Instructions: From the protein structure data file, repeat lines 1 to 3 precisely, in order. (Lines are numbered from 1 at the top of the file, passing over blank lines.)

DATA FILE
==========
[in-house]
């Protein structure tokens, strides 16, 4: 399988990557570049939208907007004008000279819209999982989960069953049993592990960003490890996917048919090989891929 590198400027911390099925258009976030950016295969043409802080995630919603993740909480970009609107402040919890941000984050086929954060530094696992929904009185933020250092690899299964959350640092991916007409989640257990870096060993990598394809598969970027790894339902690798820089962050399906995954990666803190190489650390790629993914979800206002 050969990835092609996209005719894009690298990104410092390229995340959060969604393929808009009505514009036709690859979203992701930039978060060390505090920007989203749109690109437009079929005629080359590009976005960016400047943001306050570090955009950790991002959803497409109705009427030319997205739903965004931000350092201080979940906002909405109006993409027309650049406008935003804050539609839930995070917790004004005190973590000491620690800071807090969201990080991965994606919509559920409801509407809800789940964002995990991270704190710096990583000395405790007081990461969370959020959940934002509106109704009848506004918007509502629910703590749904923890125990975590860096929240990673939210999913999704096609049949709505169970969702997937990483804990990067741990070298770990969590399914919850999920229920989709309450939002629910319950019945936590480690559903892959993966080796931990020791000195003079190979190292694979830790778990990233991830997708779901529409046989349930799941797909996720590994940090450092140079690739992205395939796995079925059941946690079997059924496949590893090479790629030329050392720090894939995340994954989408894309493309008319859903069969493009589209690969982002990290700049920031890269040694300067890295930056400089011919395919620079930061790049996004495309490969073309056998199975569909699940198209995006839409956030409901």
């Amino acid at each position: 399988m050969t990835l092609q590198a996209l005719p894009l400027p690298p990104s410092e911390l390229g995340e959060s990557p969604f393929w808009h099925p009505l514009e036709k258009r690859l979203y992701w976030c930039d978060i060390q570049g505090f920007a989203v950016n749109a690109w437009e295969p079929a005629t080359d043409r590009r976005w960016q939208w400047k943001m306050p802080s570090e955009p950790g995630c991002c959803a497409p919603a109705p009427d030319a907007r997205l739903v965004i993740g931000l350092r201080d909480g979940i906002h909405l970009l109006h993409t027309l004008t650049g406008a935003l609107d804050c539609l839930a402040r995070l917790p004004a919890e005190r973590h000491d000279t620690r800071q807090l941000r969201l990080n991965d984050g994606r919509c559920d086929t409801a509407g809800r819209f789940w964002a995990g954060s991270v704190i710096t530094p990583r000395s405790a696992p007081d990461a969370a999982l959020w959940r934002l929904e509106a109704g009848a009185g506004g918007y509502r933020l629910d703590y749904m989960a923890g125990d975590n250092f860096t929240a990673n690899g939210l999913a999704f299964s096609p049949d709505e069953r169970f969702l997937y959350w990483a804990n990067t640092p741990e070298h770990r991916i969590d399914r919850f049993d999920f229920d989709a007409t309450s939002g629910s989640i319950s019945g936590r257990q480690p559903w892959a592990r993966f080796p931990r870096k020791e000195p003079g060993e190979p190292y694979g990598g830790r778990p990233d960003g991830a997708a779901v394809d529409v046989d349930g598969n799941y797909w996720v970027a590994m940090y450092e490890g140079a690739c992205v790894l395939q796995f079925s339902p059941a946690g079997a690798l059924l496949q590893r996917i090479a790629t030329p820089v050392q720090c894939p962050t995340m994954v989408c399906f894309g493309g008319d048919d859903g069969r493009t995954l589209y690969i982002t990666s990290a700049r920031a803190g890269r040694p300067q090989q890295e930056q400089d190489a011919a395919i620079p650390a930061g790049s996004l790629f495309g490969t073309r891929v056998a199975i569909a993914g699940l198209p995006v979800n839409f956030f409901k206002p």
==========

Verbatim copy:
[in-house]
């Protein structure tokens, strides 16, 4: 399988990557570049939208907007004008000279819209999982989960069953049993592990960003490890996917048919090989891929 590198400027911390099925258009976030950016295969043409802080995630919603993740909480970009609107402040919890941000984050086929954060530094696992929904009185933020250092690899299964959350640092991916007409989640257990870096060993990598394809598969970027790894339902690798820089962050399906995954990666803190190489650390790629993914979800206002 050969990835092609996209005719894009690298990104410092390229995340959060969604393929808009009505514009036709690859979203992701930039978060060390505090920007989203749109690109437009079929005629080359590009976005960016400047943001306050570090955009950790991002959803497409109705009427030319997205739903965004931000350092201080979940906002909405109006993409027309650049406008935003804050539609839930995070917790004004005190973590000491620690800071807090969201990080991965994606919509559920409801509407809800789940964002995990991270704190710096990583000395405790007081990461969370959020959940934002509106109704009848506004918007509502629910703590749904923890125990975590860096929240990673939210999913999704096609049949709505169970969702997937990483804990990067741990070298770990969590399914919850999920229920989709309450939002629910319950019945936590480690559903892959993966080796931990020791000195003079190979190292694979830790778990990233991830997708779901529409046989349930799941797909996720590994940090450092140079690739992205395939796995079925059941946690079997059924496949590893090479790629030329050392720090894939995340994954989408894309493309008319859903069969493009589209690969982002990290700049920031890269040694300067890295930056400089011919395919620079930061790049996004495309490969073309056998199975569909699940198209995006839409956030409901």
């Amino acid at each position: 399988m050969t990835l092609q590198a996209l005719p894009l400027p690298p990104s410092e911390l390229g995340e959060s990557p969604f393929w808009h099925p009505l514009e036709k258009r690859l979203y992701w976030c930039d978060i060390q570049g505090f920007a989203v950016n749109a690109w437009e295969p079929a005629t080359d043409r590009r976005w960016q939208w400047k943001m306050p802080s570090e955009p950790g995630c991002c959803a497409p919603a109705p009427d030319a907007r997205l739903v965004i993740g931000l350092r201080d909480g979940i906002h909405l970009l109006h993409t027309l004008t650049g406008a935003l609107d804050c539609l839930a402040r995070l917790p004004a919890e005190r973590h000491d000279t620690r800071q807090l941000r969201l990080n991965d984050g994606r919509c559920d086929t409801a509407g809800r819209f789940w964002a995990g954060s991270v704190i710096t530094p990583r000395s405790a696992p007081d990461a969370a999982l959020w959940r934002l929904e509106a109704g009848a009185g506004g918007y509502r933020l629910d703590y749904m989960a923890g125990d975590n250092f860096t929240a990673n690899g939210l999913a999704f299964s096609p049949d709505e069953r169970f969702l997937y959350w990483a804990n990067t640092p741990e070298h770990r991916i969590d399914r919850f049993d999920f229920d989709a007409t309450s939002g629910s989640i319950s019945g936590r257990q480690p559903w892959a592990r993966f080796p931990r870096k020791e000195p003079g060993e190979p190292y694979g990598g830790r778990p990233d960003g991830a997708a779901v394809d529409v046989d349930g598969n799941y797909w996720v970027a590994m940090y450092e490890g140079a690739c992205v790894l395939q796995f079925s339902p059941a946690g079997a690798l059924l496949q590893r996917i090479a790629t030329p820089v050392q720090c894939p962050t995340m994954v989408c399906f894309g493309g008319d048919d859903g069969r493009t995954l589209y690969i982002t990666s990290a700049r920031a803190g890269r040694p300067q090989q890295e930056q400089d190489a011919a395919i620079p650390a930061g790049s996004l790629f495309g490969t073309r891929v056998a199975i569909a993914g699940l198209p995006v979800n839409f956030f409901k206002p």